The talking wounded 

A night spent with veterans helping veterans

Editor's note: Click here for updated information on Rick Duncan, who was interviewed for the story below.

click to enlarge Left to right: Rick Duncan, Jos Barrera, Jay Maloney, - Mark Wilkerson and Sarah Wilkerson are among those - who gathered at Meadow Muffins last week to talk about - experiences related to war. - L'AURA MONTGOMERY
  • L'Aura Montgomery
  • Left to right: Rick Duncan, Jos Barrera, Jay Maloney, Mark Wilkerson and Sarah Wilkerson are among those who gathered at Meadow Muffins last week to talk about experiences related to war.

"What broke your heart?"

In a room full of people, Jay Maloney alone seems comfortable amid the intense silence that follows. He leans his body forward in his chair, and points his gray-haired head, with its piercing eyes, directly at Rick Duncan.

Maloney has asked the right question. Maybe the only question.

Duncan's solid frame shakes, and for a moment this retired Marine looks naked stripped of his age, his experience, his brawn. Tears film over his eyes.

"Which time?" Duncan says, his throat clenched against a sob. Suddenly the tears break loose, and his body shudders.

Duncan reaches for the tissues. The dance floor at Meadow Muffins flashes with hundreds of red and blue lights, creating a scene anxious, awkward and patriotic. About 20 faces zone in on Duncan old soldiers, young soldiers, soldiers' wives, a few interested outsiders.

The seconds tick slowly by.

Finally, Duncan laughs nervously; then he's back in the deserts of Iraq. There was an explosive, Duncan says, and the big vehicle flipped in the air "like a cartoon."

Now he has a replaced hip, a plate in his head and claustrophobia. But his buddy is dead. And his buddy had a wife, a 6-year-old and a 4-year-old.

"I knew it wasn't a game before that, but it didn't seem like it was real, either," Duncan says weakly. "It's like I have third-degree burns on my soul."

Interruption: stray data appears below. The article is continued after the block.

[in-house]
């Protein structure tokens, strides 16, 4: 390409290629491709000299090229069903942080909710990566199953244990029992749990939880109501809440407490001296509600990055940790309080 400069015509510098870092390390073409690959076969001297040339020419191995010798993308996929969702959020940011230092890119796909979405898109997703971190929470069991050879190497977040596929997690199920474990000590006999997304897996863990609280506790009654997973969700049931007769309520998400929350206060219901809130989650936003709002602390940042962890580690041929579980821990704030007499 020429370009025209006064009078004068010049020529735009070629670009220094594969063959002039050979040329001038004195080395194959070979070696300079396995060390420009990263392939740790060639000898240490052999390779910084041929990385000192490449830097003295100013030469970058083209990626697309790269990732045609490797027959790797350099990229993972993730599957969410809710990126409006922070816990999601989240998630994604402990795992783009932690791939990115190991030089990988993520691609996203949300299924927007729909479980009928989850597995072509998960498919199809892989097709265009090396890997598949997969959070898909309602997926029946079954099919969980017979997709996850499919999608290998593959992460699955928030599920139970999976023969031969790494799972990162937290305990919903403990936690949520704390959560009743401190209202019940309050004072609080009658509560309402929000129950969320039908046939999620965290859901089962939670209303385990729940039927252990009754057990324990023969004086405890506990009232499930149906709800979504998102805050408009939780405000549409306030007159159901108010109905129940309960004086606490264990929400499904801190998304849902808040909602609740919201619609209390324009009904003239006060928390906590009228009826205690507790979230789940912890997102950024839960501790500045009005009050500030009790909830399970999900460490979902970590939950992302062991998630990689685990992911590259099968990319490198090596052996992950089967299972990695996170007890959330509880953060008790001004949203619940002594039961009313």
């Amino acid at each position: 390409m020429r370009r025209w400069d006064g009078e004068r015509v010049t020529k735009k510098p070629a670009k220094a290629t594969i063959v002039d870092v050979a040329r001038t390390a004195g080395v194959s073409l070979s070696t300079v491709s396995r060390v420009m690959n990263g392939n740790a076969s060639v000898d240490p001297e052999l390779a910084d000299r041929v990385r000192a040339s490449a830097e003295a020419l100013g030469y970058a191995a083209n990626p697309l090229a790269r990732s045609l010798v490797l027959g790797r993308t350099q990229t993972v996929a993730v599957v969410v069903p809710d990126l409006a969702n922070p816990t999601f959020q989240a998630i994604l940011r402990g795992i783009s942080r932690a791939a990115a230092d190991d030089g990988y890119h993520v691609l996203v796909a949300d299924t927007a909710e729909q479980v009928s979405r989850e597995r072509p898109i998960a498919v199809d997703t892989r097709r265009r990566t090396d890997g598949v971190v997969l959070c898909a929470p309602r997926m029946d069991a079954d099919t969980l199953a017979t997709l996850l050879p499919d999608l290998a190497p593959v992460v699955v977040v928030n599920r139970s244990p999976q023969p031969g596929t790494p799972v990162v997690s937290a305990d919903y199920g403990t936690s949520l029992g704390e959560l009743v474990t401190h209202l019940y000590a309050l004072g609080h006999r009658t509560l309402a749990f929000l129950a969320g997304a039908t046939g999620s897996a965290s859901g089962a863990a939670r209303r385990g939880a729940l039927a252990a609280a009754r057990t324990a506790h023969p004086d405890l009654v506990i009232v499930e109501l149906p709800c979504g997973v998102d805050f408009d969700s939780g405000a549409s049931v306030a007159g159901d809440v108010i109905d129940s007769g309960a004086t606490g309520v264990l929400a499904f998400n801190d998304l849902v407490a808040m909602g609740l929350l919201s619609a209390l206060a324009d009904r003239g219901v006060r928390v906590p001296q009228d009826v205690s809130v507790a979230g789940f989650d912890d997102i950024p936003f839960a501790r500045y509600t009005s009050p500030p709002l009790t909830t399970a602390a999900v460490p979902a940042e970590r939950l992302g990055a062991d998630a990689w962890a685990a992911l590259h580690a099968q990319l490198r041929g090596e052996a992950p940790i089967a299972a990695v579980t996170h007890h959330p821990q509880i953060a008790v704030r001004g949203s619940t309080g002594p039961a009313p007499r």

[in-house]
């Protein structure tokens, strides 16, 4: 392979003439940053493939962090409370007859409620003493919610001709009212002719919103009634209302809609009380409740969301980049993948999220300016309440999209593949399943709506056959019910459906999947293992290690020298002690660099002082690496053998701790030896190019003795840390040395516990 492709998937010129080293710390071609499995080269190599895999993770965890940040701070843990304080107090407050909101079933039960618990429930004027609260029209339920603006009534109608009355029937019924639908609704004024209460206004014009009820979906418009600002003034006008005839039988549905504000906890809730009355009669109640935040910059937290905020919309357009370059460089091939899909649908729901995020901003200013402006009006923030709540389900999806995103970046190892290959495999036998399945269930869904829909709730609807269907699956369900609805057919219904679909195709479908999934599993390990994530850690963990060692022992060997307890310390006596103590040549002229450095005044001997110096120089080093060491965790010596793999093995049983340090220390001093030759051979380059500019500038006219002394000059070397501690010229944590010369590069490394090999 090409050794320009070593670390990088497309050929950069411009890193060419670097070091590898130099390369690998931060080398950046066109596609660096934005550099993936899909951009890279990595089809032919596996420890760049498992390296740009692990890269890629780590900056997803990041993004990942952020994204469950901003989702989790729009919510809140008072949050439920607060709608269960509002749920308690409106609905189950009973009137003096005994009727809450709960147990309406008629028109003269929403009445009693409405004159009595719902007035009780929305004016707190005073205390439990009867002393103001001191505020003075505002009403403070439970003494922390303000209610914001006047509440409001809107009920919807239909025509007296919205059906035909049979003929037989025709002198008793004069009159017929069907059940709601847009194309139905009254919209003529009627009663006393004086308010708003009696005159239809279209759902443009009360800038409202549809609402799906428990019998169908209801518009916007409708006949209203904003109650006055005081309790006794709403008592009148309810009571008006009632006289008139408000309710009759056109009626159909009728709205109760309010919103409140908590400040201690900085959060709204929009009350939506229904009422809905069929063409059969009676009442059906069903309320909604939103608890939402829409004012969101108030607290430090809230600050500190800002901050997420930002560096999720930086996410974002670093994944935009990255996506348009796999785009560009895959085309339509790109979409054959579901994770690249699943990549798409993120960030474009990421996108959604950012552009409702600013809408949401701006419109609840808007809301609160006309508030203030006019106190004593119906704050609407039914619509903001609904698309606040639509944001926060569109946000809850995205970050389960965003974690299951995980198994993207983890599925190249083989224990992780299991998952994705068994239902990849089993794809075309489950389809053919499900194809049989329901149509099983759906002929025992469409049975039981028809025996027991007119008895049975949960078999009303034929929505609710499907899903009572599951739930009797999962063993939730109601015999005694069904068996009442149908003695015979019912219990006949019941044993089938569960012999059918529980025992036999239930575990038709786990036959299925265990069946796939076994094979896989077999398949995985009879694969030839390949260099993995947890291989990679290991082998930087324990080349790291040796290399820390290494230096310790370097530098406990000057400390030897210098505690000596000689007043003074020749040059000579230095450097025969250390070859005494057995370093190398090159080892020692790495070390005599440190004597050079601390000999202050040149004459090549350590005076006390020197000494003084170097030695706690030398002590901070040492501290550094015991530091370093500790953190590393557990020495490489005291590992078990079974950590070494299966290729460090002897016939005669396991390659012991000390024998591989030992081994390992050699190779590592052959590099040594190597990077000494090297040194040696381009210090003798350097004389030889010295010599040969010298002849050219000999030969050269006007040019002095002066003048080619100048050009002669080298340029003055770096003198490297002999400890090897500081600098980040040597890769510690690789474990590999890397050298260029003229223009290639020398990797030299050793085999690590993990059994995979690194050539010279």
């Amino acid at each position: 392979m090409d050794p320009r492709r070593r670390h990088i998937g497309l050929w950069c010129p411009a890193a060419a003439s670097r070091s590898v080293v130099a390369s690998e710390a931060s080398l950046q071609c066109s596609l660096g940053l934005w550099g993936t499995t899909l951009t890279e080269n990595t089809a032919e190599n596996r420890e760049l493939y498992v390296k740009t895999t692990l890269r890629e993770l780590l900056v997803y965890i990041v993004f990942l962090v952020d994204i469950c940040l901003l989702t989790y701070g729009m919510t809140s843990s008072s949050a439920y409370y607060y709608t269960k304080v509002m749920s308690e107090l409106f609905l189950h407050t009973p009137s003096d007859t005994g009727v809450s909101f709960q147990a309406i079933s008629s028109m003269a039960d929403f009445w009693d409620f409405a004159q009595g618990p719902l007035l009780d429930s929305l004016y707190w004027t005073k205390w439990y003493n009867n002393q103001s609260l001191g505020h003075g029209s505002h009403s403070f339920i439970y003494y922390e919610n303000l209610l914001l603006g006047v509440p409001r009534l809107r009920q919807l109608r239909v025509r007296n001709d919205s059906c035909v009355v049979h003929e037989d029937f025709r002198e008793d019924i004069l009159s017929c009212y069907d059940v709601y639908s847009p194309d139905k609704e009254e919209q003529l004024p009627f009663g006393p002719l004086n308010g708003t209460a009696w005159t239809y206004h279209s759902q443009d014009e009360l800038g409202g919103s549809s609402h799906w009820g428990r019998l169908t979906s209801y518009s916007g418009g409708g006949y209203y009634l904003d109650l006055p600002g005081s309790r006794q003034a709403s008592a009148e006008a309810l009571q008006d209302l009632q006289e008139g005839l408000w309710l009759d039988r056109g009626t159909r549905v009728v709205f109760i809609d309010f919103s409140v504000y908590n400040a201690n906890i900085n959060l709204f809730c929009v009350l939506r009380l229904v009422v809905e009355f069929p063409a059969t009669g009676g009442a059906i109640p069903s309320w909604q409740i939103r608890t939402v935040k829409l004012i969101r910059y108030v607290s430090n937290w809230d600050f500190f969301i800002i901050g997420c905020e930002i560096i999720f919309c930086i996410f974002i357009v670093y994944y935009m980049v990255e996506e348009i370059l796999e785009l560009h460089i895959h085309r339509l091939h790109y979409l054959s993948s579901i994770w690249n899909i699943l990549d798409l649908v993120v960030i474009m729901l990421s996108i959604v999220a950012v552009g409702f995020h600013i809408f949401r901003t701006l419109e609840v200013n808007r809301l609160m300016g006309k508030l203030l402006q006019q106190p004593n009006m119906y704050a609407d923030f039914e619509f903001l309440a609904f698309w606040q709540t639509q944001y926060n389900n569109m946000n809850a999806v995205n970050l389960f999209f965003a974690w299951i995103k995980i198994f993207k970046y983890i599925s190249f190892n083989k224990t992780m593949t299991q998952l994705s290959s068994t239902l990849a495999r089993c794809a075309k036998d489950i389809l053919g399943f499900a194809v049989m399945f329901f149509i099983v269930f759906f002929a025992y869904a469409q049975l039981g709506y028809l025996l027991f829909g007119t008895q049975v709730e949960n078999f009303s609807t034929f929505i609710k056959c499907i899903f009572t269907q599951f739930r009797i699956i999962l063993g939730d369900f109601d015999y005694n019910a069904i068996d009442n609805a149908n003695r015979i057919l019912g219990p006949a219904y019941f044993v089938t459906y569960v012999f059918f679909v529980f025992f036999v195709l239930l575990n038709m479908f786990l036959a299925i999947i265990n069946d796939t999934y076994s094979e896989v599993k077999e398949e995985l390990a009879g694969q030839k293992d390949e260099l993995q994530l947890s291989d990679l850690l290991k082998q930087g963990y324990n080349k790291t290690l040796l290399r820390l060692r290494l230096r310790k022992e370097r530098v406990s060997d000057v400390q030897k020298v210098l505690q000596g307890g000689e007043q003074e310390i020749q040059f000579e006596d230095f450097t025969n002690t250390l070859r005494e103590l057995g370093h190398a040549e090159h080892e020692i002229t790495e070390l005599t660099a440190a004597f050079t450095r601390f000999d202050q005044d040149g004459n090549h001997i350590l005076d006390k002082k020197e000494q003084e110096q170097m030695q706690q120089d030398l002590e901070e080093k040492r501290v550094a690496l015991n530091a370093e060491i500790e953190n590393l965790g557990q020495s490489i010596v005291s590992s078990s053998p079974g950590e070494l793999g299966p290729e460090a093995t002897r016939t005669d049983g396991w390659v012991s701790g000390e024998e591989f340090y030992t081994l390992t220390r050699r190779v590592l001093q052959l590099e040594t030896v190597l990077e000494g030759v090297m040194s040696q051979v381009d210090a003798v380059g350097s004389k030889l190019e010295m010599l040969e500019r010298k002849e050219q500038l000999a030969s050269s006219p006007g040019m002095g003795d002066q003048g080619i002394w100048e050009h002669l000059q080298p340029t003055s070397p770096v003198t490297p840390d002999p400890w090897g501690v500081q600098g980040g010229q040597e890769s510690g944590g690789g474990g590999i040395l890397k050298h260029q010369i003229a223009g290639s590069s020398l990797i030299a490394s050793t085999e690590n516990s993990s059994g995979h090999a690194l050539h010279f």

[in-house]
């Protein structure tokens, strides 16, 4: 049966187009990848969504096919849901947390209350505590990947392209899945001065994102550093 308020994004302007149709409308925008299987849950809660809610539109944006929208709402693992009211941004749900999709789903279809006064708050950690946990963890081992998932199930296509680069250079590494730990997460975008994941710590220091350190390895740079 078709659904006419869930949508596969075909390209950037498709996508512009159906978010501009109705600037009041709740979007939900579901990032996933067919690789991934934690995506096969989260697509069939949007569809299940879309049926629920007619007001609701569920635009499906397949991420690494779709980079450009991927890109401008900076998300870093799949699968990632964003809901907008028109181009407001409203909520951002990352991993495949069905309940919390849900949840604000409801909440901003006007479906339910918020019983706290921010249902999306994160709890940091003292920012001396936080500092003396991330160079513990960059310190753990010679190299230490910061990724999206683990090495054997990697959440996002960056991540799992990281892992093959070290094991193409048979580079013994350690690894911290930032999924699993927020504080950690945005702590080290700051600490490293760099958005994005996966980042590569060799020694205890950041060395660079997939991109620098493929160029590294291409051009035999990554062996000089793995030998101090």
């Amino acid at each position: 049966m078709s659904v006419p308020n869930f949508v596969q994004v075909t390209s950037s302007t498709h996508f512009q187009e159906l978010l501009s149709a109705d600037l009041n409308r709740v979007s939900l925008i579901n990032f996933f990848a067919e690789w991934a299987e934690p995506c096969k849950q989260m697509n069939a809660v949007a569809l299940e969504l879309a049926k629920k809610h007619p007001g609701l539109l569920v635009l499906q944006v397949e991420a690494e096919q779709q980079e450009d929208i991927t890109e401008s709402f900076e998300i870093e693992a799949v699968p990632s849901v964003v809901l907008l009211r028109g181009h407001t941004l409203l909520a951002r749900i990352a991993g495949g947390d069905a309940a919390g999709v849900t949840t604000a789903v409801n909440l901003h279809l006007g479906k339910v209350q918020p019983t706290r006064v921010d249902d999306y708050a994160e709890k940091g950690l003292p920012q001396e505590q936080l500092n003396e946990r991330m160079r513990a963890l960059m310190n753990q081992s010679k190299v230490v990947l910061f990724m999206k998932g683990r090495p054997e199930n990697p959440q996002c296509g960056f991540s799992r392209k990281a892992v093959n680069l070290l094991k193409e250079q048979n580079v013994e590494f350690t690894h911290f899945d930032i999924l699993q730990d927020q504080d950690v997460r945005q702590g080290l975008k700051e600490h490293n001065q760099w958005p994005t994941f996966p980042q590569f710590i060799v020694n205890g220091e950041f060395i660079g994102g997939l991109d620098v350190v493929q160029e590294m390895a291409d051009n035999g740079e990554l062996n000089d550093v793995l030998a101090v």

The power of speech

Maloney nods like a priest who has, with the slightest of gestures, granted forgiveness to a confessor. But Maloney wasn't bestowed this emotional authority through ceremony he earned it when he was finally able to rip the spiritual leech of Vietnam off his heart.

Now he is here, along with other Vietnam survivors, to share his experience and offer some friendly, if heavy, advice to today's soldiers. The people in this room are not unremarkable. Some of the older men have Ph.D.s; some of the younger ones lead veterans groups. But here, the social structure, and all of its trappings, seem to disappear.

This Thursday night veterans open mic, which was publicized by veterans groups and advocates, is part of a growing movement in Colorado Springs. Several groups offer meetings for soldiers to speak about their wars, and hopefully find comfort in one another.

In this flashing room, Maloney turns his keen eyes to Iraq veteran Garett Reppenhagen. When Reppenhagen speaks, it is with an edge of anger. He says he didn't mind shooting someone "when they had an AK-47 pointed at me."

But there were others.

Soldiers are just following policy when they return fire, he says. A few bullets fly out of a home, and American troops have to blast back.

But ... "You get an 8-year-old kid running out with half his face blown off that you didn't know was in there," Reppenhagen says.

Like many of the soldiers in the room, Reppenhagen isn't the first in his family to serve. His dad went to Vietnam, but he never talked to his kids about it. The son understands, but he thinks it's important to discuss these things; it facilitates confession, repentance and healing, he tells the crowd.